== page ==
34. = + hierarchicalboundaries functionalboundaries operationalislands => filtering of information=> functional closure=> leadership problems => coordination problems Problems of Traditional Organization Design

  35. CEO Procurement Production Sales Administration Transportation Order documents Inventoryoperation Production Shipping Billing Procurementorder Productionorder Order Customer Link between Structure and Process

  36. Company infrastructure Human Resource Management Supportprocesses Technology development Procurement Entrylogistics Operations Marketingandsales Exitlogistics Customerservice Primary processes Organizational Value Chain

  37. collaboration large coordination "?" delegation Size of Organization red tape direction control creativity autonomy small leadership young mature Age of Organization The Development of Organization Design over Time

  38. Strategic Apex Support Staff Technostructure Middle Apex Operating Core The Five Basic Parts of Organizations

  39. The Flow of Formal Authority

  40. (a) Hierarchical Structure (b) Line and Staff Structure (c) Liaison Overlay Structure (e.g., Task Force) (d) Matrix Structure Structures to Deal with Residual Interdependencies

  41. Decisional Power with the Market Managers Decisional Power with the Functional Managers Pure market structure Liaison positions superimposed on a market structure Matrix structure Task forces and standing committees superimposed on a functional structure Pure functional structure Liaison positions superimposed on a functional structure Integrated managers superimposed on a market structure Integrated managers superimposed on a functional structure A Continuum of Liaison Devices

  42. Span of Control

  43. President Vice President Industrial Relations Vice President Engineering Vice President Manufacturing Vice President Marketing Vice President Finance Functional Specialization

  44. President Vice President Industrial Relations Vice President Engineering Vice President Manufacturing Vice President Marketing Vice President Finance Shaping Department Manager Stamping Department Manager Painting Department Manager Assembly Department Manager Shipping Department Manager Process Specialization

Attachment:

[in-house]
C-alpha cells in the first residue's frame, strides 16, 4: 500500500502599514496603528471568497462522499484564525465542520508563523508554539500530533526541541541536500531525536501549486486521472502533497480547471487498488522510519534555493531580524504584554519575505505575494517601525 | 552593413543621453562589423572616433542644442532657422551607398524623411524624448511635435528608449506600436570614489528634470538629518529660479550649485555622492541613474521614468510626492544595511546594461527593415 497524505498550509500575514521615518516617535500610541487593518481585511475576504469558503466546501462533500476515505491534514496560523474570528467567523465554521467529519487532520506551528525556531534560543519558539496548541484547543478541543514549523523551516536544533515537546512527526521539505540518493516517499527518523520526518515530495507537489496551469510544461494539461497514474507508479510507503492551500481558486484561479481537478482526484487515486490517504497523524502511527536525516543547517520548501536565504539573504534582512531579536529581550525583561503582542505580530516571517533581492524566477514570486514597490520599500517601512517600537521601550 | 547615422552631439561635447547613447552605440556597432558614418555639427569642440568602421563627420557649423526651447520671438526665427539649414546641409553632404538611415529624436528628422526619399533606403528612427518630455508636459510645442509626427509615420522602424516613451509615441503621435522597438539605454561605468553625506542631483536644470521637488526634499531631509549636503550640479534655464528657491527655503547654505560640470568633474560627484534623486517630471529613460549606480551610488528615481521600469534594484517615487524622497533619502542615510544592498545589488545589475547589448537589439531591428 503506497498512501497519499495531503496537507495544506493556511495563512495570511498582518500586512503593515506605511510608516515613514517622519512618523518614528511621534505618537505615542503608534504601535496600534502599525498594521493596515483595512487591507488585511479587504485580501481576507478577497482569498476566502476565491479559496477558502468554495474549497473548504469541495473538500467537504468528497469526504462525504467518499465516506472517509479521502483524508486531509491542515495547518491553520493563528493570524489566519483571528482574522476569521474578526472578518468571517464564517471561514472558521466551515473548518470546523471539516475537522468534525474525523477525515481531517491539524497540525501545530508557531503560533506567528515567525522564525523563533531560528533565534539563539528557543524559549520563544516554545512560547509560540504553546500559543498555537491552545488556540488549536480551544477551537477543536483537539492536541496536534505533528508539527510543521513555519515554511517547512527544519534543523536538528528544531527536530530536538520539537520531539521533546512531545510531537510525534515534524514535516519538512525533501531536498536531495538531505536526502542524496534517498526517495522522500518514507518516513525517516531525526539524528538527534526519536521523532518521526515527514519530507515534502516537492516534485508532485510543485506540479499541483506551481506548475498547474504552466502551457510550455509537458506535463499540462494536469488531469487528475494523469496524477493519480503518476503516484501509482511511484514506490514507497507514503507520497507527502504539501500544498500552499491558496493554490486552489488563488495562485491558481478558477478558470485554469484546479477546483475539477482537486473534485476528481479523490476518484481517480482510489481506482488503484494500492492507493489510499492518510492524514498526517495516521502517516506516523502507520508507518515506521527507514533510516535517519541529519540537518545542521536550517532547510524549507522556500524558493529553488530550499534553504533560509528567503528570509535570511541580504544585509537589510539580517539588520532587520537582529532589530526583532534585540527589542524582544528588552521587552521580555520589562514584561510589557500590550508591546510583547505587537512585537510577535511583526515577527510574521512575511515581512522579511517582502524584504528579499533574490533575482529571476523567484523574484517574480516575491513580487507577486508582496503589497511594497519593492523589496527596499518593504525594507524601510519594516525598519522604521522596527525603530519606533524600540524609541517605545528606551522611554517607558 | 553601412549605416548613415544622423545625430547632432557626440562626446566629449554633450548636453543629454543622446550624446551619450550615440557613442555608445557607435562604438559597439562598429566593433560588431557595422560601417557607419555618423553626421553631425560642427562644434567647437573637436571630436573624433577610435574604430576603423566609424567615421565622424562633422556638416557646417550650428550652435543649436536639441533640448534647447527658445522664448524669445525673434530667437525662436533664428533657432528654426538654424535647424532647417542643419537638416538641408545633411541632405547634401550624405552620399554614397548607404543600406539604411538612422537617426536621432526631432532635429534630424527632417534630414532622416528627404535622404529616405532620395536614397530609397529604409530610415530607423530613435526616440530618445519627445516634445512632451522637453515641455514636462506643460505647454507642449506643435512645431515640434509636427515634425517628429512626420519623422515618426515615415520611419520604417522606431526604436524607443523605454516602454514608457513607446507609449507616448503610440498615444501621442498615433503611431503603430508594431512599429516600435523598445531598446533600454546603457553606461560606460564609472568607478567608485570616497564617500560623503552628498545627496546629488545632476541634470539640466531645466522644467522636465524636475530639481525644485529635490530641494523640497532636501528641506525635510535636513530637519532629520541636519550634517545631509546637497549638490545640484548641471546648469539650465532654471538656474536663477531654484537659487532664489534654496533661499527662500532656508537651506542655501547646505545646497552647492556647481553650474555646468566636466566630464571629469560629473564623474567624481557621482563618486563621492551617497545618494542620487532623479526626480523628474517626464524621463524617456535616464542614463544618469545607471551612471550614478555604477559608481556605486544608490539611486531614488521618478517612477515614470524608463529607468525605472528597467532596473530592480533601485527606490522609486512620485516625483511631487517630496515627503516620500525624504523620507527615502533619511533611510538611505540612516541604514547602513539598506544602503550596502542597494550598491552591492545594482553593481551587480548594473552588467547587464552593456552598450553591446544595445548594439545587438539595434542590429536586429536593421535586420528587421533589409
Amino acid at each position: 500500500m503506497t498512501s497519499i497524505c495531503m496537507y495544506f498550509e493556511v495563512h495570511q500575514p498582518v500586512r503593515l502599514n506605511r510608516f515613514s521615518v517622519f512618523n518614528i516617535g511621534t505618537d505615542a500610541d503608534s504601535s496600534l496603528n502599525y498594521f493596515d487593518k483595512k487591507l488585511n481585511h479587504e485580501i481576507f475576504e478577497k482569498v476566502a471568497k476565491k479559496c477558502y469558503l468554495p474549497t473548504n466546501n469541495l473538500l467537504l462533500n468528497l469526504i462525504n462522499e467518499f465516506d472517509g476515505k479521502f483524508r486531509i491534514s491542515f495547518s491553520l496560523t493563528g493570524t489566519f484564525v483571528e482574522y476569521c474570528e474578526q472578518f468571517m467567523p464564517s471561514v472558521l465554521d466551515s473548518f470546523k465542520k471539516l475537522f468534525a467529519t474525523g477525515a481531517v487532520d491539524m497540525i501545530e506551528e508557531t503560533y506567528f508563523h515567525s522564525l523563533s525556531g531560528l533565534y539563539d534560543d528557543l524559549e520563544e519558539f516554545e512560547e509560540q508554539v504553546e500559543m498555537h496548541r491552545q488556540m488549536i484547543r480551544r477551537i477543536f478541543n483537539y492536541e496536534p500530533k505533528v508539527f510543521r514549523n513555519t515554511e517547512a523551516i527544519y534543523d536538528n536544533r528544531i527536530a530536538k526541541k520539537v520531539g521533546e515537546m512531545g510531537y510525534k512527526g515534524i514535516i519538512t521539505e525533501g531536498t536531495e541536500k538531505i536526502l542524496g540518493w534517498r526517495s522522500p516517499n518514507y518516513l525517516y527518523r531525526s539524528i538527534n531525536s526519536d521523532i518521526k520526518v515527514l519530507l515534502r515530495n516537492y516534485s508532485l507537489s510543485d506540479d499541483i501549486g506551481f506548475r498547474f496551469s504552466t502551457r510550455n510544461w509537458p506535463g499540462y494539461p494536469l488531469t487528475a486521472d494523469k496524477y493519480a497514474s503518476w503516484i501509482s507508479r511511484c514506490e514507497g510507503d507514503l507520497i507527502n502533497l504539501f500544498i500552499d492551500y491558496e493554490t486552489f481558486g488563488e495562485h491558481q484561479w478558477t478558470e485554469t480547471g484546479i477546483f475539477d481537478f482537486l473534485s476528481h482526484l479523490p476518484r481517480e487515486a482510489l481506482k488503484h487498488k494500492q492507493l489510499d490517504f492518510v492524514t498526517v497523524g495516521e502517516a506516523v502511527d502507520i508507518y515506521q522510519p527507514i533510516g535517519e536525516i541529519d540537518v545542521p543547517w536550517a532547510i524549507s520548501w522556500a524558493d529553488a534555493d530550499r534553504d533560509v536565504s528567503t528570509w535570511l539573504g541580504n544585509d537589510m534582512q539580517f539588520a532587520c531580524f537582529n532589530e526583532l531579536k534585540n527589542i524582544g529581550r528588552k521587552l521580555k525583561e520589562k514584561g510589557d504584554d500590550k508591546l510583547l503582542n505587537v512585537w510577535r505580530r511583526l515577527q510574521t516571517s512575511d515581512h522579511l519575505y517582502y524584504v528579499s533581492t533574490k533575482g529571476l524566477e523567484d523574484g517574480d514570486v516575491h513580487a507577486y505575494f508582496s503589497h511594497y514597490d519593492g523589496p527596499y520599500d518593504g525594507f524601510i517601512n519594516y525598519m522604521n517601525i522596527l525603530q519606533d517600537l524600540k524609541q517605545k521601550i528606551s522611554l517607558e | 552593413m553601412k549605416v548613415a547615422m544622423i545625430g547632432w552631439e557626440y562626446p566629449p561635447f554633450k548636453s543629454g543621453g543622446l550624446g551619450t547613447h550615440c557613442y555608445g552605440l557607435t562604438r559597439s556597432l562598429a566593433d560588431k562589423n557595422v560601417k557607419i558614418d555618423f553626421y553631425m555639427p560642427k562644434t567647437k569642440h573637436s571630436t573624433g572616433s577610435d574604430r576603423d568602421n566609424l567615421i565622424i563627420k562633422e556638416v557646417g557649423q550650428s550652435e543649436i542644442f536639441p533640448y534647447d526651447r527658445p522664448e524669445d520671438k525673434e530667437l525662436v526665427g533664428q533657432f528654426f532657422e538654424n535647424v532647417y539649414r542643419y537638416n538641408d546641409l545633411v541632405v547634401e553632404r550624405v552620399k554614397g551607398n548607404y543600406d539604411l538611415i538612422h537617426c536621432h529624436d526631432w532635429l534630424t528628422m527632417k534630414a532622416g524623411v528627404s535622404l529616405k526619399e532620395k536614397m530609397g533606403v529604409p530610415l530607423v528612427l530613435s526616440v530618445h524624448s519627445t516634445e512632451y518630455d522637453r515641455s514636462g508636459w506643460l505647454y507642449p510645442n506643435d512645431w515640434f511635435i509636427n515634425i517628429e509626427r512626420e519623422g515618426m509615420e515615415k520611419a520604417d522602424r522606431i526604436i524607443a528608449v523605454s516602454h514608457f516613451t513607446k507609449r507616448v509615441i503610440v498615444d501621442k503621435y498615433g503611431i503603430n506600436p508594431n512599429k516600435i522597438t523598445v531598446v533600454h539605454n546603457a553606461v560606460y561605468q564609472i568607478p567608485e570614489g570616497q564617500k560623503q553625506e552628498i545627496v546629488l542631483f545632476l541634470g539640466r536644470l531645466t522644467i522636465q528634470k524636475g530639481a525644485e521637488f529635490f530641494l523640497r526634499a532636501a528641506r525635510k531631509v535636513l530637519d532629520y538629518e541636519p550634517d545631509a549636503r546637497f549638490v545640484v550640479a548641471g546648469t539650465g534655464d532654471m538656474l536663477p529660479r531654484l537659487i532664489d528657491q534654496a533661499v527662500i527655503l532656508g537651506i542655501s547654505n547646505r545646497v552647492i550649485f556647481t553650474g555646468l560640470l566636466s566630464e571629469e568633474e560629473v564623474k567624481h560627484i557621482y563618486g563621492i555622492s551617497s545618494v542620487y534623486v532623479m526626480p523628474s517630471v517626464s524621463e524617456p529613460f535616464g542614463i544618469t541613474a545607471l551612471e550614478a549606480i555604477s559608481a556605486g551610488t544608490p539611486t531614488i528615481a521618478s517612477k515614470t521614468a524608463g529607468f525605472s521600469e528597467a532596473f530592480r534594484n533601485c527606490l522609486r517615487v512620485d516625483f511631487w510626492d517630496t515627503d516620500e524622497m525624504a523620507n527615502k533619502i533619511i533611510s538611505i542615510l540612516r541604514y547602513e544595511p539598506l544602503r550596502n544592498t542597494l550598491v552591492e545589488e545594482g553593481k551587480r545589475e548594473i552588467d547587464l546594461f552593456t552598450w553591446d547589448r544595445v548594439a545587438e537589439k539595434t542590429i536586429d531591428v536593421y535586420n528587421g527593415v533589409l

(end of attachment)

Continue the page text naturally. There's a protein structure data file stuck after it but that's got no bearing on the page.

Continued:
45. President Vice President Tricycle Division Vice President Bicycle Division Vice President Motor Scooter Division Vice President Motorcycle Division Vice President Snowmobile Division Product Specialization

  46. President Senior Vice President Marketing Vice President Industrial Relations Vice President Engineering Vice President Marketing Vice President Finance Director Wholesale Marketing Director Institutional Marketing Director Consumer Marketing Director Government Marketing Customer Specialization

  47. President Vice President Domestic Division Vice President European Division Vice President Latin American Division Vice President Pacific Division Director Northeast Director Midwest Director Southern Director Western Geographic Specialization

  48. President Assistant to President Executive Vice President Executive Vice President Vice President Industrial Relations Vice President Finance Vice President Domestic Marketing Vice President International Marketing Vice President Tricycle Division Vice President Bicycle Division Vice President Motor Scooter Division Vice President Motorcycle Division Vice President Snowmobile Division Director Institutional Marketing Director Government Marketing Director Wholesale Marketing Director Europe Marketing Director Latin America Marketing Director Pacific Marketing Shaping Department Stamping Department Painting Department Assembly Department Shipping Department Northeast Midwest Southern Western Various Forms of Specialization in a Single Organization

  49. Democratic Specialists Traditional Bureaucratic Managers Contemporary Matrix Multiform Organization

  50. Top-down Initiatives Strong Taks Force RESISTANCE Buttom-up Initiatives Weak Participative Weak Strong EXTERNAL FORCES What Type of Intervention?